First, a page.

Welcome to Cambridge on World Heritage Day! UNESCO established 18 April as International Day for Monuments and Sites (or World Heritage Day) back in 1983 with the aim of raising public awareness about the diversity and vulnerability of the world’s built monuments and heritage sites, and the efforts required to protect and conserve them.
In the UK and British Overseas Territories, we have 29 World Heritage Sites and many people here in the room are responsible for or involved in their protection. One might assume that they would be well protected, but that’s not the case.
Whilst we have a sophisticated system of heritage protection, even the UK has one site on UNESCO’s list of world heritage in danger – Liverpool’s Maritime Mercantile City due to the proposed construction of Liverpool Waters, a massive redevelopment of the historic docklands north of the city centre.
We also have one site for which we’re actively pressing to join the World Heritage List, which is the Lake District.
So if it’s hard here, think how much harder it must be in other regions of the world which face challenges we know nothing of – think about the Montserrat National Trust which lost half its island territory and a lot of its history in the dramatic volcano eruptions of the 1990s.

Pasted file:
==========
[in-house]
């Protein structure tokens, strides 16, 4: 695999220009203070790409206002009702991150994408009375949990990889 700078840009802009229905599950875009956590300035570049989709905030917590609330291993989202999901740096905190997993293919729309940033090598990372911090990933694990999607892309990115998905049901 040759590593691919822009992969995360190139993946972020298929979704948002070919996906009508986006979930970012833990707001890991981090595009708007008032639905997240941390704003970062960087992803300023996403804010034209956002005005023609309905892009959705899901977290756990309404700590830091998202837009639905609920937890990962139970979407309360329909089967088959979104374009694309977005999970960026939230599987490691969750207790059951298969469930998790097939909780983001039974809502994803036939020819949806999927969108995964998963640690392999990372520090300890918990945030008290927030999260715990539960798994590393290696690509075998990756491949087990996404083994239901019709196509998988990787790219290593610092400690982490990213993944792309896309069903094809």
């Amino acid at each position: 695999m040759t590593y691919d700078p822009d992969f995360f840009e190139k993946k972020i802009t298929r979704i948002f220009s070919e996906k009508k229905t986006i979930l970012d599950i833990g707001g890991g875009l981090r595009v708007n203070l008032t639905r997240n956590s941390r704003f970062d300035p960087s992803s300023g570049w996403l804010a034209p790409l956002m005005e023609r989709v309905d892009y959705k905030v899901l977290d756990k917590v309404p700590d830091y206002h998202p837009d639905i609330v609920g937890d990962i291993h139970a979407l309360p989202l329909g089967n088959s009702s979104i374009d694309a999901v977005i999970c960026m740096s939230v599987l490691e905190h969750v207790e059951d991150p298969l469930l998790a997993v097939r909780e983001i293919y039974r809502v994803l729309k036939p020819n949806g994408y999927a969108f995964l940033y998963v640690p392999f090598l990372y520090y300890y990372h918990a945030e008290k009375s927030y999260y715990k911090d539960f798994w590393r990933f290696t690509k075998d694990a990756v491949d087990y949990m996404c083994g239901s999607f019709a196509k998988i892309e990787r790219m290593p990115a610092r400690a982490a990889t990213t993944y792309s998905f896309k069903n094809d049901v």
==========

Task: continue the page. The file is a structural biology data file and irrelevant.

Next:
UNESCO is the organisation which lists World Heritage Sites and here’s a selection [images of St Georges, Bermuda; the Old Dispensary in Zanzibar; St Kilda and Fountains Abbey], some of which I hope you might recognise and all of which are looked after by INTO members.
But today we are not just concerned about World Heritage Sites but ALL cultural heritage places and landscapes of international, national and local significance.
Here at INTO, we see World Heritage Day as a way to celebrate the diversity of the places in the care of the National Trust family, to speak out about the current threats to our global heritage and to grow public understanding of the value of community efforts to protect our shared cultural inheritance.